Most of us know both the value—and the expense of working to buy ultra-fresh
organic vegetables in such a challenging economy. So how can an apartment
or small house-dwelling person with no yard be able to augment the diet with fresh,
garden-grown organic vegetables?
Yes, I think you know. You can grow them by the pot. If you have a sunny window,
or the ability to set up a few grow-light fixtures above your growing area, you can have a
very nice assortment of kitchen vegetables all year round.
Warm soil temperatures are what signal plant growth. When growing vegetables in pots indoors, you can have warm soils all year round and with sunny windows or grow-light fixtures you can design your own indoor garden. Cabbage, lettuce, green onions, spinach, kale, basil, rosemary and broccoli are some of the easiest to start with. It is also not very difficult to grow a few carrots, onions, beets, radishes and even yams. The depth and width of your pot is what largely determine the number and type of vegetables or roots you can grow.
When growing indoors there are a few things to do for best results. Watering with room-temperature water prevents any plant-shock that can stunt or slow your plant’s growth. Watering with old fish-tank water if you have an aquarium or fish-bowl is also a great idea. This water tends to be alkaline, and filled with decomposing fish foods and by-products which is good fertile water that can assist plants nutritionally.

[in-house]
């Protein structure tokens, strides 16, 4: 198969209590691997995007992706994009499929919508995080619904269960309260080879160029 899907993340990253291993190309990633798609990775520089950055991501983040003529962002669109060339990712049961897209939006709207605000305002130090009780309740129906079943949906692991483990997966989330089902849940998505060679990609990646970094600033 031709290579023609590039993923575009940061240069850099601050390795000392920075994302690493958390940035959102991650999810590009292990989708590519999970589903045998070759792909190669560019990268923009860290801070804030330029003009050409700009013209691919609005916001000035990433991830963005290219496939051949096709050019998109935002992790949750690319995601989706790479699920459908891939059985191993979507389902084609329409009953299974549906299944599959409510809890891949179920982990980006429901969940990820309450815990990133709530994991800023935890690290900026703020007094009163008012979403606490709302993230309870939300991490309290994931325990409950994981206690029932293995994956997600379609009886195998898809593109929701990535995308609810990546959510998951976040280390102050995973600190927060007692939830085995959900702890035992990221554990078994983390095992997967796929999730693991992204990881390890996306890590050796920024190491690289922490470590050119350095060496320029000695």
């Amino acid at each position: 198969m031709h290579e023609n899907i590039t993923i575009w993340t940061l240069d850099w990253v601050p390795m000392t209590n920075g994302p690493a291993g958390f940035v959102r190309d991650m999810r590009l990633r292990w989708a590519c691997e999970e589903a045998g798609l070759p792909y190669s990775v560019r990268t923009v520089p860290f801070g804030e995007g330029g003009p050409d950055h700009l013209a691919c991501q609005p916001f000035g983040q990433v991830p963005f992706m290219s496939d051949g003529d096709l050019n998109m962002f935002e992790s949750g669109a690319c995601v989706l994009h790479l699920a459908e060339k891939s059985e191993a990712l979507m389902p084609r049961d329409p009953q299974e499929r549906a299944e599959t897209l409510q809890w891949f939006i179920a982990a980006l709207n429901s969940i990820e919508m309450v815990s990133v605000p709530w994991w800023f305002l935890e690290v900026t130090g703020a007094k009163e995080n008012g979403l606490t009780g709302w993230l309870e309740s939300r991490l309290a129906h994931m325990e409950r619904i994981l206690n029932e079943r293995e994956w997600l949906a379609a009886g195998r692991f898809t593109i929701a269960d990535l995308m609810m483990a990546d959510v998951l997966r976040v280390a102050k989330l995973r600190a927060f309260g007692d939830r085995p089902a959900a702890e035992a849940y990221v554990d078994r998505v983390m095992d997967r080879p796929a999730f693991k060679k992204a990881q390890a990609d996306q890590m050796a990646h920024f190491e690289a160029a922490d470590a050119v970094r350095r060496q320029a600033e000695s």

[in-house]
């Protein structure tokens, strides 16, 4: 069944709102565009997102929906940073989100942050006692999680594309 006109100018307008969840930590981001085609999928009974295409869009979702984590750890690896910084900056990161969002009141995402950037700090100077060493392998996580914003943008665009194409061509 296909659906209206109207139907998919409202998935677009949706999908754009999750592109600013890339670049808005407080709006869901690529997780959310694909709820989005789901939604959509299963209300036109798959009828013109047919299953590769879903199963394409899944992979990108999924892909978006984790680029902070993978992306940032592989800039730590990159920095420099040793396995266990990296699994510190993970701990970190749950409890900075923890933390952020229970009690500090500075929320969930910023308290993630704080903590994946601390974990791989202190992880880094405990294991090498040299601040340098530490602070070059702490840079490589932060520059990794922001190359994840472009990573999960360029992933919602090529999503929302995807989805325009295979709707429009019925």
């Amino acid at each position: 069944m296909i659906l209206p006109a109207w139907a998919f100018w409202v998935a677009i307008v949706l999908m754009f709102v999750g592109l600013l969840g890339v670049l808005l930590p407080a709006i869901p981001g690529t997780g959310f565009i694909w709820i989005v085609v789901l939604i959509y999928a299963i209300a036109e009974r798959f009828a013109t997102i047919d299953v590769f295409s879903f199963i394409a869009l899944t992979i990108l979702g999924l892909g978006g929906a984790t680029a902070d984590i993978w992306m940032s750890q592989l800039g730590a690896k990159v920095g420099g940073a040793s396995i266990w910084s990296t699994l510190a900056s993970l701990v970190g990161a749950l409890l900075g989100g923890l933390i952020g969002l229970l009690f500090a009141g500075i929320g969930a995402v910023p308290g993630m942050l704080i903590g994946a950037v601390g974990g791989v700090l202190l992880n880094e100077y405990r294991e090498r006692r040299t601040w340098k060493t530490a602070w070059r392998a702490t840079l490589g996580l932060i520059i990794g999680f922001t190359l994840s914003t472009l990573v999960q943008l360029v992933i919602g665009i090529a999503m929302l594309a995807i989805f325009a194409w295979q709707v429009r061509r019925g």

When growing indoors, high-quality fertilizer becomes very important. Choose blood meal, rabbit droppings, chicken manure and bat guano as first choices. Many times you can find free sources of some of these fertilizers. In general, fertilize your plants once every other week or so, while augmenting their fertilization with regular watering. Most garden vegetables don’t like to stay too wet, and root-rot can set in if the plant soil is not allowed to dry out a bit between watering. Also, when growing indoors, make sure you place rocks, gravel or broken pottery into the very bottom of your pots before adding your soil. This helps the plant roots not become soaked or too-wet and prevents the roots from sitting in pooled-up water, which can cause some rot to occur.
Choosing a nice dark, rich loamy soil is also important. You can dig this from a friend’s garden, find some in places where plants (and worms) are doing very well, or buy it by the bag from your local garden center. The best pots to use are the ones that allow your plant to breath, in a similar way that they can when growing out of doors. This means clay pots, wood pots or the decomposing natural plant containers that many bushes, trees and other outdoor specialty plants arrive in, as these are designed to just be dropped into the soil for a long-term decomposition as the plant grows.
Indoor gardens can be a lot of fun. Enjoy experimenting, and visit www.growingvegetables–inpots.com for other tips and ideas.